Officially, the term 'Big Chill' is the name given to the possible end of the universe, when the average temperature approaches absolute zero because the expansion initiated at the time of the Big Bang has decelerated, almost to the point of stopping. Meanwhile, the media uses it to describe a ‘cold snap’ where temperatures are consistently around the zero mark, often accompanied by snow fall and ice.
And it looks like we’re heading that way now.
Weather conditions like this often mark a spike in household claims, with the most common being ‘Escape of Water’, as a result of burst water pipes. So, perhaps the time is right for a campaign to raise awareness, encouraging householders to take a few simple measures to winter proof their homes?
According to the ABI, the cost to the industry from ‘Escape of Water’ claims was a colossal £730 million in 2010; a year in which we experienced a particularly harsh winter. This was an eye watering 45 per cent increase in the number of claims on the previous year. But why so bad? Is the weather alone responsible for this trend? Apparently not. The Office of National Statistics data shows that in 1970 only 30% of UK homes were fitted with central heating. Today this figure is closer to 95%. Similarly, just 65% of households had a washing machine in 1970. Today, 95% of all homes have one. Washing machines, like dishwashers and central heating, require plumbing, and where there is plumbing, there are pipes – and water!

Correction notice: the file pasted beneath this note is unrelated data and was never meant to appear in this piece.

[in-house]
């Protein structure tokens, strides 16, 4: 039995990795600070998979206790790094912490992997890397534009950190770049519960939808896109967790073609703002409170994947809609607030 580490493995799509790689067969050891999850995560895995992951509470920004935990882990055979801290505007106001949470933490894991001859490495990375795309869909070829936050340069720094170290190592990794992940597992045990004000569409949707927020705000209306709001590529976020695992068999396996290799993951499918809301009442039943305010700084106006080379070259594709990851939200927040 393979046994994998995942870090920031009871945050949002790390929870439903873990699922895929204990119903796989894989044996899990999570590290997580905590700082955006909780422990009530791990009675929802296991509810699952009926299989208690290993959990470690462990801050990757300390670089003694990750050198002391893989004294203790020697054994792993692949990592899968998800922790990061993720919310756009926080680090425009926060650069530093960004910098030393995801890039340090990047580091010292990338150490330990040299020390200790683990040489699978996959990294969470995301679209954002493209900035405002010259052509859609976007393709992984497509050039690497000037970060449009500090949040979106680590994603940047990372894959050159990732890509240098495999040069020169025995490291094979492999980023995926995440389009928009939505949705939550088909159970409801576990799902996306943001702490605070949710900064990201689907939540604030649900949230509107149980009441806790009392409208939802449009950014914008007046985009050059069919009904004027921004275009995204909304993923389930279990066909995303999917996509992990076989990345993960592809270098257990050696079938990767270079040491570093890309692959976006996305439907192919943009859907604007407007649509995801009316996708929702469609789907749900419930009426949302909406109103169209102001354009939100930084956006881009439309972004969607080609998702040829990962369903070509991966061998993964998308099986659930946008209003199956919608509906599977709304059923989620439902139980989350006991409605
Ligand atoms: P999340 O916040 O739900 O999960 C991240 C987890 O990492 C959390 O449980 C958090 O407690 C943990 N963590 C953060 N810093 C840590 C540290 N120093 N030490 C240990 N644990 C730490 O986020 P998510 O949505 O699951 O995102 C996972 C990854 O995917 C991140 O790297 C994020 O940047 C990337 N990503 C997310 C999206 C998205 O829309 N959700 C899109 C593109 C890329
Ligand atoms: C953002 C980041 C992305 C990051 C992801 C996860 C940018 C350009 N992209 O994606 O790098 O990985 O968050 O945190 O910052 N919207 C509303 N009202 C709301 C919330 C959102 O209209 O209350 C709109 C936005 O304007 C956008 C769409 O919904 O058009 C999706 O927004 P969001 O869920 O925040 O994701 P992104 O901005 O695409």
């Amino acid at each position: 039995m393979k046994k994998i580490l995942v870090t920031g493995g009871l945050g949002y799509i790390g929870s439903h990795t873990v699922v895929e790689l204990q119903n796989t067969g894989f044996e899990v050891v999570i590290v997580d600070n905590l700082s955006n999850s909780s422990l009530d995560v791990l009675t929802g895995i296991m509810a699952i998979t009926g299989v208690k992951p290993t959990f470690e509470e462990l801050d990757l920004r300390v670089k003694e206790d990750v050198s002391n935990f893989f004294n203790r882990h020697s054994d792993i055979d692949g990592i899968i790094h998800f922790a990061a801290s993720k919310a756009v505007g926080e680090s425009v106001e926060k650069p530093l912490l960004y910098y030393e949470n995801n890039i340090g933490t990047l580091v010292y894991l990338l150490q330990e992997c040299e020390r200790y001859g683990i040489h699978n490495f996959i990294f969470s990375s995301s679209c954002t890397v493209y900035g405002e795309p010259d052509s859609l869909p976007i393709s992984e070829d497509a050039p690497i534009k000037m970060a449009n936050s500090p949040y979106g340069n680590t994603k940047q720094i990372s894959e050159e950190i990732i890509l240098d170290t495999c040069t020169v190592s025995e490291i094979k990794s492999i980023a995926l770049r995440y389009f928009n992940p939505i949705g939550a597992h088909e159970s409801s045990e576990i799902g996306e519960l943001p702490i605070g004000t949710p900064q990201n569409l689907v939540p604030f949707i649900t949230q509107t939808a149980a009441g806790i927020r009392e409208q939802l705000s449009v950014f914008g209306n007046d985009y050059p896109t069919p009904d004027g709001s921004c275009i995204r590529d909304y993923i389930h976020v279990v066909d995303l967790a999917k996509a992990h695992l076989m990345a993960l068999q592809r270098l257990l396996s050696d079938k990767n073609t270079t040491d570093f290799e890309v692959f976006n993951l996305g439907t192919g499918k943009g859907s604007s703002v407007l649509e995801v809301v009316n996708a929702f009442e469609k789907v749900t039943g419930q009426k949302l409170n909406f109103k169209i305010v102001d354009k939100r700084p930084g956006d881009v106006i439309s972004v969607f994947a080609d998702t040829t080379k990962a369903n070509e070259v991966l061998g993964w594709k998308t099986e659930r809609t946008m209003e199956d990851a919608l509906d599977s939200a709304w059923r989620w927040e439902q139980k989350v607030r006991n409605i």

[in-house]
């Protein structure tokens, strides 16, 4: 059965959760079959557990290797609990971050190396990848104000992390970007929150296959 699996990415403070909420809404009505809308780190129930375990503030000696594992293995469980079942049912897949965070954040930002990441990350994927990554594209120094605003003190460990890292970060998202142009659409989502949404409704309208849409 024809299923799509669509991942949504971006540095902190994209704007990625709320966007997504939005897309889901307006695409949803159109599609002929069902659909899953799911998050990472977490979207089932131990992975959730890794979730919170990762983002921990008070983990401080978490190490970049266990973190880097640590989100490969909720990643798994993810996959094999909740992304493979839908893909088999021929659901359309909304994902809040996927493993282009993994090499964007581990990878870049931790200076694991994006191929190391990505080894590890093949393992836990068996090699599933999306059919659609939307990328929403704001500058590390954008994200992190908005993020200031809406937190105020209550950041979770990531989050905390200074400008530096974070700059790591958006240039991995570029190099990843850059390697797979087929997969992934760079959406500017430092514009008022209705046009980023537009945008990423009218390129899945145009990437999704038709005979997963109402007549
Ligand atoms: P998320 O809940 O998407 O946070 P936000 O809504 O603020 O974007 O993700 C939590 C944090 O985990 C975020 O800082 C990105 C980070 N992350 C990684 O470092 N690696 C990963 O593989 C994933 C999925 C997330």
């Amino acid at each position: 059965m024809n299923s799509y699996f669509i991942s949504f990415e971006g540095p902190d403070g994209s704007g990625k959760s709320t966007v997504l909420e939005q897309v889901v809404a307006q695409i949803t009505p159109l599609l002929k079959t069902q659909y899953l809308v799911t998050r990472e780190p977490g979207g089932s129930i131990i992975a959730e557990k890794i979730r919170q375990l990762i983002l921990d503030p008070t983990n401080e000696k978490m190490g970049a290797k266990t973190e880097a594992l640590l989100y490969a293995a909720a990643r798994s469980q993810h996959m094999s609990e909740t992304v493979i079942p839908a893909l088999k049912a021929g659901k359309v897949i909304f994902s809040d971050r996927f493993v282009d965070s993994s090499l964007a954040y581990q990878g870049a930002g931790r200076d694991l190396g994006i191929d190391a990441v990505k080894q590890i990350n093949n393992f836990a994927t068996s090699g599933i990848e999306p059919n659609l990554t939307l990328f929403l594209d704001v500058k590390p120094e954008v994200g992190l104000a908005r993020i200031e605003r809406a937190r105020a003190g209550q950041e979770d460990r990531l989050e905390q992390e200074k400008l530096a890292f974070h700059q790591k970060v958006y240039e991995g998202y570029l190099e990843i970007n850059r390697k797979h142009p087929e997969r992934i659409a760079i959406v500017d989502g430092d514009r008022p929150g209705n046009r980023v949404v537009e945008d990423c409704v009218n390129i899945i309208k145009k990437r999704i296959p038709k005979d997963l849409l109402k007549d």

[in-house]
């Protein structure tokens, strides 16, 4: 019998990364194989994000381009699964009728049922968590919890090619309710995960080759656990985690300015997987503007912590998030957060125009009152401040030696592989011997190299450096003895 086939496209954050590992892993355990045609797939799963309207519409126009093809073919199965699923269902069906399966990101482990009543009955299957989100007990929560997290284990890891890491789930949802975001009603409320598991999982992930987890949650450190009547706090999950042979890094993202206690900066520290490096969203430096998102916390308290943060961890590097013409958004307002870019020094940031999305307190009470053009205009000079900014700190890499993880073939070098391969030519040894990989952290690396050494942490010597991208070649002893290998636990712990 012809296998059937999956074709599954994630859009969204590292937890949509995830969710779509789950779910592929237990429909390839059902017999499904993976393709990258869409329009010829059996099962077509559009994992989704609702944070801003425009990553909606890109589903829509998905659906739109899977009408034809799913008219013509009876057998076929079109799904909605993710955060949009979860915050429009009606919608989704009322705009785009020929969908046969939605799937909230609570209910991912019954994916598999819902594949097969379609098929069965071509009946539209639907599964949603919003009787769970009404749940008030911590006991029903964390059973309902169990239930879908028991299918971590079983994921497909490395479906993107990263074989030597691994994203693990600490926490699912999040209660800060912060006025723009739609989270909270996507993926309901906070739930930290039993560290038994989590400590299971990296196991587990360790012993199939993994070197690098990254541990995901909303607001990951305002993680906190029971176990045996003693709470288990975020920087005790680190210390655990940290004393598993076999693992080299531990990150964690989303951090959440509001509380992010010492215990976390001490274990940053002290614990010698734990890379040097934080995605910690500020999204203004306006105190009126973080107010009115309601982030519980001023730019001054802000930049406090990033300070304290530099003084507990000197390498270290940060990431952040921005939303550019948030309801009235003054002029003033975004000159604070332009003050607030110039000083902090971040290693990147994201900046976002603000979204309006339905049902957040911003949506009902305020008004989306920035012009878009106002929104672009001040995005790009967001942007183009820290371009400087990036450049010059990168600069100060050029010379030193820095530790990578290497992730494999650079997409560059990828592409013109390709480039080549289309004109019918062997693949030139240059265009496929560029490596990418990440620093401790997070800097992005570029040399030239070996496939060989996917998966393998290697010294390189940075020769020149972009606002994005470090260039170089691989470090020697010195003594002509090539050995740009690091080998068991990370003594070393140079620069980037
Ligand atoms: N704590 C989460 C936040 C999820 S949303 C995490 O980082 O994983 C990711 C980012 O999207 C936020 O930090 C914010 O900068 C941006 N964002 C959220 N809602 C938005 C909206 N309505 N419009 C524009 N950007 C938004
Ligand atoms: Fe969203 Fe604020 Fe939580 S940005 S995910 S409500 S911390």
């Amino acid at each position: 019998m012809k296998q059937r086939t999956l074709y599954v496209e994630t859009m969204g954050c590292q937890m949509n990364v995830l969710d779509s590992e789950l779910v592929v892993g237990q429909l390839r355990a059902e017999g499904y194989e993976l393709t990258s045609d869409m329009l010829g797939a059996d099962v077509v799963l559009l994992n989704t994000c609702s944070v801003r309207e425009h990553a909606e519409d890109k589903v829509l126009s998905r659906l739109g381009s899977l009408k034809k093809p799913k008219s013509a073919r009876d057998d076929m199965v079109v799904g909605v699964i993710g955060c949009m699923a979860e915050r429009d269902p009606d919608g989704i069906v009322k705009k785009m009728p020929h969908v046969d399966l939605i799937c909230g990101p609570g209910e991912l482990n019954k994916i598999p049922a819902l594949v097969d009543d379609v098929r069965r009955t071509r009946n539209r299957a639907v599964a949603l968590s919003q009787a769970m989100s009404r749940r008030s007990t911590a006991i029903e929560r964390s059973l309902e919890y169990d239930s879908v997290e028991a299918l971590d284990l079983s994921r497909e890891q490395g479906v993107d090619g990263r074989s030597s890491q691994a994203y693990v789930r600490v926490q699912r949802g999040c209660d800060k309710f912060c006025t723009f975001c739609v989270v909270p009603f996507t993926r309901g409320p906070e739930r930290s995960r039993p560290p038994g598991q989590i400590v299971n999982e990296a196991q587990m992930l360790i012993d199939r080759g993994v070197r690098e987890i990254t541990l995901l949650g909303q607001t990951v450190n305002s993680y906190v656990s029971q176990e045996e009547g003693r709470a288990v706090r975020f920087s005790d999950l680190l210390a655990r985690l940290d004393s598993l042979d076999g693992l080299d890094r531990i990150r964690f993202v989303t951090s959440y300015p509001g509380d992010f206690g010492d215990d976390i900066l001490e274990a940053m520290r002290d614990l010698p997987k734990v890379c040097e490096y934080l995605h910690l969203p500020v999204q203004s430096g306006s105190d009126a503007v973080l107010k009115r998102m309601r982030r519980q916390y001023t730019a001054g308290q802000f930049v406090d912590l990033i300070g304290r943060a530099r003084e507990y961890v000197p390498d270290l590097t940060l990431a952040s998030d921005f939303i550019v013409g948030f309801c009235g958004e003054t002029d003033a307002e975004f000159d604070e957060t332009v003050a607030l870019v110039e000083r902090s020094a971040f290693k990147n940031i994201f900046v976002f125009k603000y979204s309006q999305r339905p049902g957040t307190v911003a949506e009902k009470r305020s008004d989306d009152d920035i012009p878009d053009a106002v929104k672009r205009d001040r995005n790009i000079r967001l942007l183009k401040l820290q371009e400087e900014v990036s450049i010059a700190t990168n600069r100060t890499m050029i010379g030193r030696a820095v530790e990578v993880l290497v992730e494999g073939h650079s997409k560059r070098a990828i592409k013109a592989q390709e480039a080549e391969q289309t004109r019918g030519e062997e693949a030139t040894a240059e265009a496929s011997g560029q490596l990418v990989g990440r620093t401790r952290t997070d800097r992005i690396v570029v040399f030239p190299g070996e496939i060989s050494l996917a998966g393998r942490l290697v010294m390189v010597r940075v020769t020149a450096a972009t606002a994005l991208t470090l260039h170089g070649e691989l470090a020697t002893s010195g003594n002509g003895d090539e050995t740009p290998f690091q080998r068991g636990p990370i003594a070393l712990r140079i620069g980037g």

And that’s not all. Not only has the risk of your home being flooded increased, but so has the value of its contents. With expensive gadgetry and a general penchant for the finer things in life, burst pipes can make for a costly claim.
Essentially, burst water pipes occur when the water inside a pipe freezes. The ice expands putting pressure on the pipe, which eventually cracks, and when the thaw begins, water will come pouring from the break. A few simple precautions can do much to avoid disaster. Watch the weather forecasts and if it is going to be particularly cold, keep your central heating on a low setting so that the temperature at home does not fall below 12 degrees. Lag exposed pipes (especially in the loft) and attend to dripping taps both inside and out. Finally, make sure you know where your stopcock is because if the worst does happen, the sooner you stop the flow of water the better.